Getting suspended at work is not an easy pill to swallow – here is what you need to know in the circumstances.
Employers have the right to discipline their employees where there is some act of misconduct that must be addressed. While it is not always available for an employer to terminate For Cause, some employers may choose to suspend the employee without pay.
While the Supreme Court of Canada in Potter v New Brunswick Legal Aid Services, 2015 SCC 10 ruled that employers do not have the unilateral authority (sole discretion) to suspend an employee indefinitely, there are certain cases where a suspension is allowed.
What is a Suspension?
Suspension is a set period during which the employer relieves an employee of their duties and, in some cases, does not pay their wages.
When is it allowed?
Employers have the right to suspend an employee with or without pay only if there is an express term in the contract allowing the employer to do so. In some cases, employers have the right to suspend even if there is not an express term in the contract (i.e. when there is an implied, or understanding) that suspension is an acceptable method of discipline.
One thing is certain: Employers do not have the right to suspend an employee without pay only because they “feel” it is warranted. Employers must be able to show that the suspension is a less severe disciplinary option than might otherwise be warranted or that all parties expected it to be a potential consequence for misconduct.
Express or Implied?
Provided there is no just cause, suspension must be the norm in the industry, or a form of discipline that the employee has agreed to, whether explicitly in the employment contract, or implicitly, by accepting it as a form of disciplinary action previously.
If there is no just cause to dismiss the employee, an employer’s ability to use an unpaid suspension depends on either the employment contract or the policies incorporated into it. For example, the inclusion of a clause stating that suspensions are an acceptable disciplinary action, or a statement to that fact in a policy book given to employees (provided the employee handbook is part of the employment contract), may permit the employer to use unpaid suspensions in appropriate situations.
Without just cause for dismissal or some form of contract or policy that explicitly allows for unpaid suspensions, an employer must be able to provide evidence that the use of disciplinary suspension as an acceptable way to correct misconduct is implied by the situation. This can be done by proving that the suspension fits to existing custom and usage, such as by showing it is a common disciplinary tool throughout their industry. Alternately, they might prove that it is being used in accord to the presumed intentions of both parties, such as by showing the employee had accepted unpaid suspensions on past occasions.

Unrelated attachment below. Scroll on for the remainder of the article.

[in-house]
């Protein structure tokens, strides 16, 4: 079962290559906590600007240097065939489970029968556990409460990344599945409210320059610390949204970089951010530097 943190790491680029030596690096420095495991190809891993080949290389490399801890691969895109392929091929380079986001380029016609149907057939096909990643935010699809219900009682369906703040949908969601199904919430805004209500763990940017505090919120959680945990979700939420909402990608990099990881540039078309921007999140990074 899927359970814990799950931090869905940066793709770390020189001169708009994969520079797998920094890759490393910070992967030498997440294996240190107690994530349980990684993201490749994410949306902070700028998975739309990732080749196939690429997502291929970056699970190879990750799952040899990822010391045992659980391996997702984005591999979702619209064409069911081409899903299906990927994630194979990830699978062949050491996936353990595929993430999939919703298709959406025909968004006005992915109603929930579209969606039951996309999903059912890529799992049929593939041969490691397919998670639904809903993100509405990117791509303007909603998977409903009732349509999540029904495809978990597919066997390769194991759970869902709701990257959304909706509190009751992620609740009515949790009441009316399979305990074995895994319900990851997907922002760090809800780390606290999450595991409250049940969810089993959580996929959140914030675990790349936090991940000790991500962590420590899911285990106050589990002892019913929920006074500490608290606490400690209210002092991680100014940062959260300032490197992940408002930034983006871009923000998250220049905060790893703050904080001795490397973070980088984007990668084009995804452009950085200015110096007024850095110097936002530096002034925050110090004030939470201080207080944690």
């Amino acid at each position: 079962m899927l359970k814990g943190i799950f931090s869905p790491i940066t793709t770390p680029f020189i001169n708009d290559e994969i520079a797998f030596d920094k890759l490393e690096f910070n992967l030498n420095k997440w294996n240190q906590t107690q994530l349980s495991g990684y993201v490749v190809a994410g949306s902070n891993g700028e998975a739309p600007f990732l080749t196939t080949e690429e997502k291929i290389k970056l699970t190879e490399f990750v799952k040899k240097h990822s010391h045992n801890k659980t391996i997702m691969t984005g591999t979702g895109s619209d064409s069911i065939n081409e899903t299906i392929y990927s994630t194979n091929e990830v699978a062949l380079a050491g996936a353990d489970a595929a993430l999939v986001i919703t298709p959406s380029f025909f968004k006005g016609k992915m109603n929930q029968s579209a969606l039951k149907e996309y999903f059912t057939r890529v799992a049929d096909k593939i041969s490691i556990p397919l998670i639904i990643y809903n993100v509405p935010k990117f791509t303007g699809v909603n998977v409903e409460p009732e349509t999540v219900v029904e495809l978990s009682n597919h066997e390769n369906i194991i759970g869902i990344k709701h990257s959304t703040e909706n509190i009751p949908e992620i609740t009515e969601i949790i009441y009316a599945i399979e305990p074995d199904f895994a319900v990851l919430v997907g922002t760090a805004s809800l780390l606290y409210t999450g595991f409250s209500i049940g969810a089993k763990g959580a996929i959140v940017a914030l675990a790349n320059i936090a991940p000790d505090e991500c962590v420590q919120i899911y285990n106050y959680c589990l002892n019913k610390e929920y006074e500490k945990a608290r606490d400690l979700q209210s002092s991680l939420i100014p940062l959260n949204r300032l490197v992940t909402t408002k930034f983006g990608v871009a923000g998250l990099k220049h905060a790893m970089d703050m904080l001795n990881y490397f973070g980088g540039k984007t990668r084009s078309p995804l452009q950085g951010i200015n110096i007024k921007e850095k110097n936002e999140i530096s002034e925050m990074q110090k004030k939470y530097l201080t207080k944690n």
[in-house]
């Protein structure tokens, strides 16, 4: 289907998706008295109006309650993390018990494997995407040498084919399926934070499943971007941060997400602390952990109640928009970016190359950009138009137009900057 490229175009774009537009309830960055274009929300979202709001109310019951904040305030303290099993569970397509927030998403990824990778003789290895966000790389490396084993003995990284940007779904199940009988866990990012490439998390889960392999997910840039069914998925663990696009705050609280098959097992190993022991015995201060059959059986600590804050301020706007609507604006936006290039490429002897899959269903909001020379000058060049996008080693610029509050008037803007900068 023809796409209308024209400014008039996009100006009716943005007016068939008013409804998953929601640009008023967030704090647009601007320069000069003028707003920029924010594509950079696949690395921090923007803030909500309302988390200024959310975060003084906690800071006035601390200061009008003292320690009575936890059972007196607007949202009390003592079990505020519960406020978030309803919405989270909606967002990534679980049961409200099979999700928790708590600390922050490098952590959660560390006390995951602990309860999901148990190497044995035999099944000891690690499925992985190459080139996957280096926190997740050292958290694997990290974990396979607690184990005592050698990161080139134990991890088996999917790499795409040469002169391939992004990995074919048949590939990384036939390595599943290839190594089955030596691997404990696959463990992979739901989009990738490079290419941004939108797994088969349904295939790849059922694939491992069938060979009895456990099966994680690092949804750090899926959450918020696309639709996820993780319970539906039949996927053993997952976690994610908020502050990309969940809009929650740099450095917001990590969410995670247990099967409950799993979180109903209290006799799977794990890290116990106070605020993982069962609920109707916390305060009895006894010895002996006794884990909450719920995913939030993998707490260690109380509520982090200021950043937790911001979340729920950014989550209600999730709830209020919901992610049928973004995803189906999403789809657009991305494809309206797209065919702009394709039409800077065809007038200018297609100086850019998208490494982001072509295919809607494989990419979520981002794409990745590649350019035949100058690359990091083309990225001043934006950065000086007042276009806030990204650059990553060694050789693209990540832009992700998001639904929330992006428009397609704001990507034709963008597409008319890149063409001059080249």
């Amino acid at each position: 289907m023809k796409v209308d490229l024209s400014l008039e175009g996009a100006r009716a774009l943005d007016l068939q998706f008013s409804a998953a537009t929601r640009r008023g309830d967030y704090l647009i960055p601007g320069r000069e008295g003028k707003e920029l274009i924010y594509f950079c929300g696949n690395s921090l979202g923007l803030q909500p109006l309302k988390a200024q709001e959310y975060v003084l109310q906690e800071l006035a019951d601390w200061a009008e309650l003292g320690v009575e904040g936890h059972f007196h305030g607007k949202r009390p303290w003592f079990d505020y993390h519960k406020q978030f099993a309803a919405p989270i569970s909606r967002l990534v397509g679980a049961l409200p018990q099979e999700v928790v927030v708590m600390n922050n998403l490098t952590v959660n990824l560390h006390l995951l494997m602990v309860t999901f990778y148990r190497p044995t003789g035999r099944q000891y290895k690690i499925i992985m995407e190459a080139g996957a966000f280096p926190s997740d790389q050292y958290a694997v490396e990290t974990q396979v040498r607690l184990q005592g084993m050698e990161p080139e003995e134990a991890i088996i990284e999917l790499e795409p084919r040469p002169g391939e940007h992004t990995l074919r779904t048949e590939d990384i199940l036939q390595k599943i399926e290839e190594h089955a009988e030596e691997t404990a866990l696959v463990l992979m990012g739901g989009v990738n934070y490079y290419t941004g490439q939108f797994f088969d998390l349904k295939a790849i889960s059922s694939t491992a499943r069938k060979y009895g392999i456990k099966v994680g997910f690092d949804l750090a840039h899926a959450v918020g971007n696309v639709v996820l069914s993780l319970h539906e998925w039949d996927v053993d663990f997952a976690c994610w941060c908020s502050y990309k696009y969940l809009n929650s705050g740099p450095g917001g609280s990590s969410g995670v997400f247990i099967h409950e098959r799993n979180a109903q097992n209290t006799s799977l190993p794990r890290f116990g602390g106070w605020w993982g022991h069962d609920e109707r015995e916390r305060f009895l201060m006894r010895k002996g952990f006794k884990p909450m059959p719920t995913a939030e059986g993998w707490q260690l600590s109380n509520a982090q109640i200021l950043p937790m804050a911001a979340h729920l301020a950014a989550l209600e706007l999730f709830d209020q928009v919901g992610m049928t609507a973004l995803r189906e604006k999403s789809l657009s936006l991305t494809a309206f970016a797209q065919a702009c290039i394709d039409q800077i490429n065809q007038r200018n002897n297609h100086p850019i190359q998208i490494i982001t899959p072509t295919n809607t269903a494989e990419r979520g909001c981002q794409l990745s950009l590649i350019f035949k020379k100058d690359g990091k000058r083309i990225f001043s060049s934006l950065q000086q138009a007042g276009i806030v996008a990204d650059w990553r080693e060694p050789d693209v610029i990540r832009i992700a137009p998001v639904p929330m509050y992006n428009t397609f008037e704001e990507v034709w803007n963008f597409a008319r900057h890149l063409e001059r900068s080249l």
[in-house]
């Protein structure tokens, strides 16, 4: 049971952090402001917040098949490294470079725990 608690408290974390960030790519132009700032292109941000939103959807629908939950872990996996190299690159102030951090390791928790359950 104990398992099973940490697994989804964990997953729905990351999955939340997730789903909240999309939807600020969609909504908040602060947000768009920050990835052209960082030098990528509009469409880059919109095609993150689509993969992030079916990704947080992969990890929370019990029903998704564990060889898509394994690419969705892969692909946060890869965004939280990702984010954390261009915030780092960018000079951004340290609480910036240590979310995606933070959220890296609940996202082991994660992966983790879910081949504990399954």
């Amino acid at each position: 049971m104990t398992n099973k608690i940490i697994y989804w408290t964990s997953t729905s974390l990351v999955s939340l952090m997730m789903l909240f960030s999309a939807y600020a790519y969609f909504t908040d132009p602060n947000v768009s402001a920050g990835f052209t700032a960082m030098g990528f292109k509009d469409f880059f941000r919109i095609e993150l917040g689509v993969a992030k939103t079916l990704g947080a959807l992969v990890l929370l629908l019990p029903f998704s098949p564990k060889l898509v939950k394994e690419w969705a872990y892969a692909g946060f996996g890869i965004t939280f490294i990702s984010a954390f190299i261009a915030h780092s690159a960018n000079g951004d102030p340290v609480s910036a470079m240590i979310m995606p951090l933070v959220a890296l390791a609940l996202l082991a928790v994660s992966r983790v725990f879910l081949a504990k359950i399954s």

What if there is no Express or Implied term allowing suspension?
If the employer lacks just cause to dismiss an employee and there is no explicit or implied term to provide justification for suspending without pay, that employee may be allowed to consider the suspension to be a constructive dismissal, entitling the employee to compensation.
It is possible for an employer to suspend an employee outside of a disciplinary action. These suspensions, known as administrative suspensions, are usually done as a way for the employer to protect the interest of its business, customers and/or other employees. One of the more common examples of this kind of situation is when an employee is being charged with a crime that is linked to his or her employment.
The Courts have found that, lacking any statements that say otherwise, employers have the right to put their employees on administrative leave so long as doing so is justified by legitimate business reasons and that they are acting in good faith. An example is a suspension for an investigation (provided it is done in good faith).
That isn’t to say that all forms of administrative leave are reasonable. Each situation must be unique, and various factors, such as the length of the suspension, whether it was with or without pay, the duration of the suspension and if the employer properly communicated the reasons for the suspension to the employee must be considered. The analysis into a particular case is important to determine if the suspension is allowed or if it beings about a constructive dismissal scenario.
If you are an employee and have questions or have been suspended at work, contact us today. We can help with examining the events that led up to your suspension. Reviewing and understanding the events that led to your suspension can help in better determining what options you have available to you.
If you are an employer who wants to suspend an employee , contact us before doing so. An employee getting suspended at work is not easy and it is common for employees to consult a lawyer when that happens. Contact us before suspending an employee and we can help devise a plan that would allow you to do so safely.
Disclaimer: This blog is not intended to serve as, or should be construed as legal advice, and is only to provide general information. It is in no way particular to your case and should not be relied on in any way. No portion or use of this blog will establish a lawyer-client relationship with the author or any related party. Should you require legal advice for your particular situation, fill out the contact form, call (647)946-6440, or email firstname.lastname@example.org.